Tuesday, March 22, 2011

Conditional Operations

Let's look at the if/then/else construct in a Bash shell script and see how to control the flow of a script with conditional logic. The general form of if/then/else is shown here, with the actual syntax shown in boldface and the parts you must supply in normal type:
if [ condition is true ]

execute these commands


execute those commands


The else clause is optional, but you must end the construct with the fi command. You can also have nested if clauses by using the elif command like this:
if [ condition1 is true ]
execute these commands
elif [
condition2 is true ]
execute these commands
execute those commands

So what kind of conditions can we test for? If you're dealing with numbers, here are the conditional expressions you can use. In other words, any of these expressions can go inside the brackets on the if or elif statement:
num1 -eq num2 True if num1 equals num2.
num1 -ne num2 True if num1 is not equal to num2.
num1 -lt num2 True if num1 is less than num2.
num1 -gt num2 True if num1 is greater than num2.
num1 -le num2 True if num1 is less than or equal to num2.
num1 -ge num2 True if num1 is greater than or equal to num2.
If you're comparing character strings, these are the valid conditional expressions:
str1 = str2 True if str1 and str2 are identical.
str1 != str2 True if str1 and str2 are not identical.
-n str1 True if str1 is not null (length is greater than zero).
-z str1 True if str1 is null (length is zero).
You can also test certain file conditions, such as whether or not files exist, the type of file, and so on. Here are the conditional expressions for files:
-f somefile True if somefile exists and is an ordinary file.
-d somefile True if somefile exists and is a directory.
-s somefile True if somefile contains data (the size is not zero).
-r somefile True if somefile is readable.
-w somefile True if somefile is writable.
-x somefile True if somefile is executable.
And finally, here are the logical operators, for performing tests that involve and, or, and not conditions.
cond1 -a cond2 True if both cond1 and cond2 are true.
cond1 -o cond2 True if either cond1 or cond2 is true.
! cond1 True if cond1 is false.
Some if/then/else Examples
Here are some examples using the conditional expressions just listed. Note that the spaces on either side of the square brackets are not optional!
if [ $carprice -gt 20000 ]

echo 'Too rich for my blood.'


echo 'Can you get that model in blue?'


if [
 $maker = 'Buick' 

echo 'Have you driven a Ford lately?'


if [
 -r $1 -a -s $1 

echo "The $1 file is readable and contains data."


The case Statement
Bash provides a case statement that lets you compare a string with several possible values and execute a block of code when it finds a match. Here's an example of the case command, with the syntax shown in boldface and the parts you would supply in normal type:
case $1 in

In this example, if the value of $1 was -a, the first block of commands would execute. If the value of $1 was -f, the second block of commands would execute. Otherwise, the third block of commands, following the asterisk clause, would execute. (Think of the asterisk as meaning "match anything.")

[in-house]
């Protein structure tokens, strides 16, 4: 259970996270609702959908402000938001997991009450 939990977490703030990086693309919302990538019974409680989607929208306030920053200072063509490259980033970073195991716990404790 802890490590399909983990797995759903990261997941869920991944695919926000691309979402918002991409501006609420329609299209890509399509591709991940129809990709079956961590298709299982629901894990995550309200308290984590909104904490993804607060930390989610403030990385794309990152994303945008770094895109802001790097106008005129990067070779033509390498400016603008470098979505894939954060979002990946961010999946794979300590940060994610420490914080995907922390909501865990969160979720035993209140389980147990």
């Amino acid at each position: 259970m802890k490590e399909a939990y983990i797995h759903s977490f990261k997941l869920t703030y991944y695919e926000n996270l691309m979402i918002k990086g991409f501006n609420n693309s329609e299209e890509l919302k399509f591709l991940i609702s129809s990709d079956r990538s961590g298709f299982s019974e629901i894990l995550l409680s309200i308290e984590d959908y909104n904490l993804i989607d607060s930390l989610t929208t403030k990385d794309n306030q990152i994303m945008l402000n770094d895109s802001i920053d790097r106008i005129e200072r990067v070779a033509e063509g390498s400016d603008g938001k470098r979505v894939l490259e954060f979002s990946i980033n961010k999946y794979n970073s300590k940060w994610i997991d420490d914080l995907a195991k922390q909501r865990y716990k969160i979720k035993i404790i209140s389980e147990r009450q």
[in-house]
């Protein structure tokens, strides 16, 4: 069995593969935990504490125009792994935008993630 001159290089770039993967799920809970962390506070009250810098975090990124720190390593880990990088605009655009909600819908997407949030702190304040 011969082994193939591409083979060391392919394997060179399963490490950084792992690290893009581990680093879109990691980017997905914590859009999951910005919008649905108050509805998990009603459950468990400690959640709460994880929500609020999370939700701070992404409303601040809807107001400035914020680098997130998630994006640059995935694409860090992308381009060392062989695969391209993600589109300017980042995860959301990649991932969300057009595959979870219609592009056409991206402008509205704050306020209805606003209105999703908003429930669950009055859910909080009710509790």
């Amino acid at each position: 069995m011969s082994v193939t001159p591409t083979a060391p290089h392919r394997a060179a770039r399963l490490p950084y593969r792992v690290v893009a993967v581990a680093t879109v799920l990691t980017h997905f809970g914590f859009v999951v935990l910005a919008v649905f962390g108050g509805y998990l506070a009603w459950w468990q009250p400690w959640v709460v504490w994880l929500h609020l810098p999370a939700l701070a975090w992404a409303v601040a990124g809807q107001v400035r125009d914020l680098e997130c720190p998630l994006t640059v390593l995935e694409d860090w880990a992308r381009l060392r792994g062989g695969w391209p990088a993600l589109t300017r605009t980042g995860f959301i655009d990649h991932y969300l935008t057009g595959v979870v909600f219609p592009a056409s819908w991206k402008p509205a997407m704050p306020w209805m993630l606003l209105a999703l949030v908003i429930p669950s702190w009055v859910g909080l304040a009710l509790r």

You can put as many commands as you need in place of commands in the sample, but be sure to end the block with a double semicolon. Only the first matching block of commands will execute in a case statement, and you must signal the end of the construct with the esac command.
Previous Lesson: Shell Script Variables
Next Lesson: Shell Script Looping

Table 13.10: Special Shell Variables Used in Scripts
The number of arguments.
The command name.
$1$2, ... , $9
The individual arguments of the command.
The entire list of arguments, treated as a single word.
The entire list of arguments, treated as a series of words.
The exit status of the previous command. The value 0 denotes successful completion.
The process id of the current process.

Table 13.11: Commonly Used Argument Forms of the test Command
-d file
The specified file exists and is a directory.
-e file
The specified file exists.
-r file
The specified file exists and is readable.
-s file
The specified file exists and has non-zero size.
-w file
The specified file exists and is writable.
-x file
The specified file exists and is executable.
-L file
The specified file exists and is a symbolic link.
f1 -nt f2
File f1 is newer than file f2.
f1 -ot f2
File f1 is older than file f2.
-n s1
String s1 has nonzero length.
-z s1
String s1 has zero length.
s1 = s2
String s1 is the same as string s2.
s1 != s2
String s1 is not the same as string s2.
n1 -eq n2
Integer n1 is equal to integer n2.
n1 -ge n2
Integer n1 is greater than or equal to integer n2.
n1 -gt n2
Integer n1 is greater than integer n2.
n1 -le n2
Integer n1 is less than integer n2.
n1 -lt n2
Integer n1 is less than or equal to integer n2.
n1 -ne n2
Integer n1 is not equal to integer n2.
The not operator, which reverses the value of the following condition.
The and operator, which joins two conditions. Both conditions must be true for the overall result to be true.
The or operator, which joins two conditions. If either condition is true, the overall result is true.
\( ... \)
You can group expressions within the test command by enclosing them within \( and \).

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